A century ago today, the Deseret News, like many other papers in the country, was confused. Had Tennessee ratified the 19th Amendment, granting women everywhere in the nation the right to vote, or had it not?
An editorial in the Aug. 19 edition said “... victory in the struggle of more than half a century for woman’s franchise in the United States seems an accomplished fact,” but then went on to explain that Tennessee’s lower house might reconsider the matter. “... It is quite within the range of possibility that the action taken Wednesday may be reversed,” it said.
People who decry ugly politics today would be shocked if they could see what was happening in Nashville back then. Anti-suffragists were using every weapon they could find, including bribery and racial stereotypes that fed on the prejudices of the day. Give women the vote and you will empower Black women, is a much-sanitized version of what was being said. Businesses feared women would want to form labor unions if they got the vote. The liquor lobby gave free drinks to lawmakers who pledged to vote against suffrage, despite prohibition.
This was the last stand for the suffrage movement, and the entire country knew it. Every other state seemed set in concrete, either for or against ratification. The movement was one state short of enshrining the right for women to vote in the Constitution, and Tennessee was the last place where the vote remained uncertain. Had it failed there, women might have had to wait many more years, perhaps decades, to win the right to cast ballots.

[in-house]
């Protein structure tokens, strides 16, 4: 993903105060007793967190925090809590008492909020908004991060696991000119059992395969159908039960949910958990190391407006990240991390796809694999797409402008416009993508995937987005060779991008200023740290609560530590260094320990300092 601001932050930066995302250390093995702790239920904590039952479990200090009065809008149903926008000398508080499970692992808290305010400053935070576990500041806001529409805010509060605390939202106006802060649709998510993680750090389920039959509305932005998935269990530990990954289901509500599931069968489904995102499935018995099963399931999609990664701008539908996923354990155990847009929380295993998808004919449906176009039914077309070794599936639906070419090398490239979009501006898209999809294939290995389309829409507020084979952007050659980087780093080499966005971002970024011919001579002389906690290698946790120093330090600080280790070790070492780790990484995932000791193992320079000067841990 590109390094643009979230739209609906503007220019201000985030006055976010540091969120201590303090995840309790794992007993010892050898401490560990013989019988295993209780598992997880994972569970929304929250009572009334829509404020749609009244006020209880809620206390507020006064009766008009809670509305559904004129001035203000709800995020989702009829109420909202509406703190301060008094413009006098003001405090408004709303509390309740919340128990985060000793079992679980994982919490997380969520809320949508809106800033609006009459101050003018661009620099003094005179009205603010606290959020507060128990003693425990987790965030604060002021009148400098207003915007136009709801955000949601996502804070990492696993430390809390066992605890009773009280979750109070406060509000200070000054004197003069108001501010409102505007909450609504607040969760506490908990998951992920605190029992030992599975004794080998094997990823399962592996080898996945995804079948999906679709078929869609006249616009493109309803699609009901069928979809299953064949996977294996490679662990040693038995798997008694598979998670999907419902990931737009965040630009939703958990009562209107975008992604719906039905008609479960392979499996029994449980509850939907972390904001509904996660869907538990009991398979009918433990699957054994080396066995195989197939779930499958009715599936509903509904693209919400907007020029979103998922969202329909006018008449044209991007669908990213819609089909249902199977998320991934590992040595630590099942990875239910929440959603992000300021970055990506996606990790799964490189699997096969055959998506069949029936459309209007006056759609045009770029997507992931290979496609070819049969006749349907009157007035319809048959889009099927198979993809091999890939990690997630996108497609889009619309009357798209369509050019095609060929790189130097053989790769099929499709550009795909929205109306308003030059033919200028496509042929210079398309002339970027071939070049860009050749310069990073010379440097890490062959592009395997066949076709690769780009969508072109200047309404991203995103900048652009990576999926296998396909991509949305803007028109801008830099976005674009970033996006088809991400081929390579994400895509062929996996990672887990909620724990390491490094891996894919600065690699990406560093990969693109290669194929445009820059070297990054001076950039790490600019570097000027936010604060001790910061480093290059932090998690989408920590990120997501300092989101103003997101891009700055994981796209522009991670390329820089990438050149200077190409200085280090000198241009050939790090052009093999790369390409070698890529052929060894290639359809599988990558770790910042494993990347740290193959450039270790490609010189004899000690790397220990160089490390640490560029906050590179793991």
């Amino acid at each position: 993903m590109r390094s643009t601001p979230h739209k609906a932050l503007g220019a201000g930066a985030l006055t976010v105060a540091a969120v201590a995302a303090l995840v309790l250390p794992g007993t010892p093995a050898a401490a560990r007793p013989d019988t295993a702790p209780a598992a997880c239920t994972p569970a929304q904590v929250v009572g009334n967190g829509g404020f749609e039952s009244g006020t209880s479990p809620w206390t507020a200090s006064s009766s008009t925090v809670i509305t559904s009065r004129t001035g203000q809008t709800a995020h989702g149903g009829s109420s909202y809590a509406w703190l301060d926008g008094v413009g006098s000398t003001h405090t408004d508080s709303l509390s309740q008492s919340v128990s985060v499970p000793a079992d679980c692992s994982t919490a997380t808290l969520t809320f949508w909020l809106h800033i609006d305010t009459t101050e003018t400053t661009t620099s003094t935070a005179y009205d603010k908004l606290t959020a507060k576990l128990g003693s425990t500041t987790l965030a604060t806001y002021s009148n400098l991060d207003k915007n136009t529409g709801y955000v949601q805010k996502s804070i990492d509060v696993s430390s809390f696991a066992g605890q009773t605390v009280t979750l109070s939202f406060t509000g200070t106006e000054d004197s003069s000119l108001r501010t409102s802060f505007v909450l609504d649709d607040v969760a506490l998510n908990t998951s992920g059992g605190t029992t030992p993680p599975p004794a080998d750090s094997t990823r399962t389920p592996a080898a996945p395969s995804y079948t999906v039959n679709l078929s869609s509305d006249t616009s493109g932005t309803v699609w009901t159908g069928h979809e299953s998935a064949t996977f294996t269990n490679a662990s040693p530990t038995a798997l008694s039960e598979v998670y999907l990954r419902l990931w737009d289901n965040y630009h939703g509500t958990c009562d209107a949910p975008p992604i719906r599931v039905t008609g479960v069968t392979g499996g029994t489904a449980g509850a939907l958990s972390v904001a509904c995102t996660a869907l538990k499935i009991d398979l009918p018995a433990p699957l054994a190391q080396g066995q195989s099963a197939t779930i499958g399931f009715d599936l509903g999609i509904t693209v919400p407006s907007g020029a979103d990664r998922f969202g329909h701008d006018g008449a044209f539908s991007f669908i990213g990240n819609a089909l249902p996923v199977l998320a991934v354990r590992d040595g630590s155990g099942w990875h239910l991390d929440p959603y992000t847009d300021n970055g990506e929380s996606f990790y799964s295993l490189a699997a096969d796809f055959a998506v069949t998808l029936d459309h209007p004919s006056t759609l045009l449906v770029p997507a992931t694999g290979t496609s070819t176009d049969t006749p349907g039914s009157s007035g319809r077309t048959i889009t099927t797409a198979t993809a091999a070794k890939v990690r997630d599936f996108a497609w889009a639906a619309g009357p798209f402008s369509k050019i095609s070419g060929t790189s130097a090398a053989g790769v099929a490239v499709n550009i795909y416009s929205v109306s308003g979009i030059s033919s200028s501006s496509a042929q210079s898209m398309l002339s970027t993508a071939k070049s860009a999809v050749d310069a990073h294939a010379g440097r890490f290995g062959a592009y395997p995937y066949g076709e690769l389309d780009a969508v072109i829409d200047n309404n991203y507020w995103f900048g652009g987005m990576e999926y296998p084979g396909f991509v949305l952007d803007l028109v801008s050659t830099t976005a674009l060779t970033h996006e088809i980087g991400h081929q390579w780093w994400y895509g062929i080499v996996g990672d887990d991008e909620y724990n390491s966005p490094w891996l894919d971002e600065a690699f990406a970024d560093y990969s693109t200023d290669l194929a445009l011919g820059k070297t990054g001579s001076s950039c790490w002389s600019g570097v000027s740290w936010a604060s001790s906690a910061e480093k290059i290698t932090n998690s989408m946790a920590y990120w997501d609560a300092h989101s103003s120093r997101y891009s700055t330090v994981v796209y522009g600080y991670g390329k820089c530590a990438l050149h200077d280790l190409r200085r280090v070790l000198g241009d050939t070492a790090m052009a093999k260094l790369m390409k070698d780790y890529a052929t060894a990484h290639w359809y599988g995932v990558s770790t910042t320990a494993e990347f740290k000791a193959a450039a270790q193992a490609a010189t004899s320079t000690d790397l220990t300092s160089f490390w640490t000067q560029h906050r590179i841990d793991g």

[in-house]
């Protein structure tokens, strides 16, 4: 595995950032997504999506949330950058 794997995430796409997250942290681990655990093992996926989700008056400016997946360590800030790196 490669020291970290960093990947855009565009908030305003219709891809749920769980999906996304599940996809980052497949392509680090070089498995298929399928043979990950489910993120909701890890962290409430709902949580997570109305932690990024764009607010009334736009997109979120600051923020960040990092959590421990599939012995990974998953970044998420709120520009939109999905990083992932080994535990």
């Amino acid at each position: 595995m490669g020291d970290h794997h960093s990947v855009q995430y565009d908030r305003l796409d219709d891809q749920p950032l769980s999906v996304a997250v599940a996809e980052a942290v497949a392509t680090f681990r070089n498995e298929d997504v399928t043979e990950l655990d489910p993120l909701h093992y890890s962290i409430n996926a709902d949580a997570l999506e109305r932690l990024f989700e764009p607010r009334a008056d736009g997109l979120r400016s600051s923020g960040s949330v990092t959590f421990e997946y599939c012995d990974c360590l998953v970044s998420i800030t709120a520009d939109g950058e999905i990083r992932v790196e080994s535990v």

A vote to table the issue failed in a tie, 48-48. A similar vote on the amendment itself would have killed it, and that seemed a certainty, which is why the House speaker decided to finally bring the amendment to a vote. In the end, however, the relationship between a mother and her son changed history.
Rep. Harry T. Burn, of tiny McMinn County, got a letter from his mother. He had been an anti-suffragist and had voted faithfully with that bloc. Febb Burn, a widow, was proud of her son for being elected to the state Legislature at the tender age of 22. Now she wrote and urged him to “be a good boy.” More to the point, she wrote, “Hurrah and vote for suffrage.”
Burn voted a soft and timid “aye,” when his turn came. That changed the course of the nation. Efforts to reconsider the vote were unsuccessful.
Ironically, the lawmakers he turned against later summoned a grand jury to investigate Burn for bribery in relation to his vote, but that effort failed. He provided a statement to the House journal that said, “I knew that a mother’s advice is always safest for a boy to follow and my mother wanted me to vote for ratification.”
In Utah, a lot of people probably wondered what the fuss was all about. Here, women had been the first in the nation to cast ballots 50 years earlier, a right Washington later forced them to relinquish for a time. The Legislature had ratified the 19th Amendment the previous September.
Utahns had long taken it for granted that women and mothers, whose role as “the hand that rocks the cradle” was sentimentalized during that age, surely had the ability to make decisions in matters of government and politics.
A century seems a long time, but anyone who has lived to senior status can attest that it really isn’t. The fight for the 19th Amendment wasn’t so long ago, and that is especially true when considering that, but for a letter from a concerned mother, it might have carried on for many more years.
What matters most today, however, is what women, and all Americans, do with their precious franchise. Unless they exercise it by responsibly studying issues and candidates, then casting ballots, all the struggles, and the letter from a concerned mother to her lawmaker son, will have mattered little.